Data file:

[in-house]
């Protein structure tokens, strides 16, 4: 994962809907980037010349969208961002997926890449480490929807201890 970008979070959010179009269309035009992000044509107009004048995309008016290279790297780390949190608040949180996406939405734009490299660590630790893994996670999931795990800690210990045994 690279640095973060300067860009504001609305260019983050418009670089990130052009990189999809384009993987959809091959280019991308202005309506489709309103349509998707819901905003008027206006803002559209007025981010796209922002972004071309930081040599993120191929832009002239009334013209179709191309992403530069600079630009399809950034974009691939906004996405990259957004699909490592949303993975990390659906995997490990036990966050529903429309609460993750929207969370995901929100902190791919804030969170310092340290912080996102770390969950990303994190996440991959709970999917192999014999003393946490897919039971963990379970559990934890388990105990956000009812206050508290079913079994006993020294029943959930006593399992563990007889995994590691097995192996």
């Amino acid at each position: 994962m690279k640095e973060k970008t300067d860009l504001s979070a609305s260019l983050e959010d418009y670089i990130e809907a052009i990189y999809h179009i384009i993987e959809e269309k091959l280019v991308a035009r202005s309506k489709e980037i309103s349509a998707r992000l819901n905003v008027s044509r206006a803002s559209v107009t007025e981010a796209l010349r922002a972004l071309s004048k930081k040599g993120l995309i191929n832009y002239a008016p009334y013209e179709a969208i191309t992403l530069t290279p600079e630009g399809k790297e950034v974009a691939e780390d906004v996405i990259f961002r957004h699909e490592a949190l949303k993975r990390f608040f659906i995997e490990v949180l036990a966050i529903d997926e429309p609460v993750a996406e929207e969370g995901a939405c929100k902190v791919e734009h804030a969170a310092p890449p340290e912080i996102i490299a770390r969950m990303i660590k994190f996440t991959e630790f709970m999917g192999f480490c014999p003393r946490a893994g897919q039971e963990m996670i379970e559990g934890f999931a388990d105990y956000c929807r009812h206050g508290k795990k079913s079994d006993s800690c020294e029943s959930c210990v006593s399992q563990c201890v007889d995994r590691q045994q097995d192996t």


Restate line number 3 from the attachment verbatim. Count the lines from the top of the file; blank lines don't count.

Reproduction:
């Amino acid at each position: 994962m690279k640095e973060k970008t300067d860009l504001s979070a609305s260019l983050e959010d418009y670089i990130e809907a052009i990189y999809h179009i384009i993987e959809e269309k091959l280019v991308a035009r202005s309506k489709e980037i309103s349509a998707r992000l819901n905003v008027s044509r206006a803002s559209v107009t007025e981010a796209l010349r922002a972004l071309s004048k930081k040599g993120l995309i191929n832009y002239a008016p009334y013209e179709a969208i191309t992403l530069t290279p600079e630009g399809k790297e950034v974009a691939e780390d906004v996405i990259f961002r957004h699909e490592a949190l949303k993975r990390f608040f659906i995997e490990v949180l036990a966050i529903d997926e429309p609460v993750a996406e929207e969370g995901a939405c929100k902190v791919e734009h804030a969170a310092p890449p340290e912080i996102i490299a770390r969950m990303i660590k994190f996440t991959e630790f709970m999917g192999f480490c014999p003393r946490a893994g897919q039971e963990m996670i379970e559990g934890f999931a388990d105990y956000c929807r009812h206050g508290k795990k079913s079994d006993s800690c020294e029943s959930c210990v006593s399992q563990c201890v007889d995994r590691q045994q097995d192996t």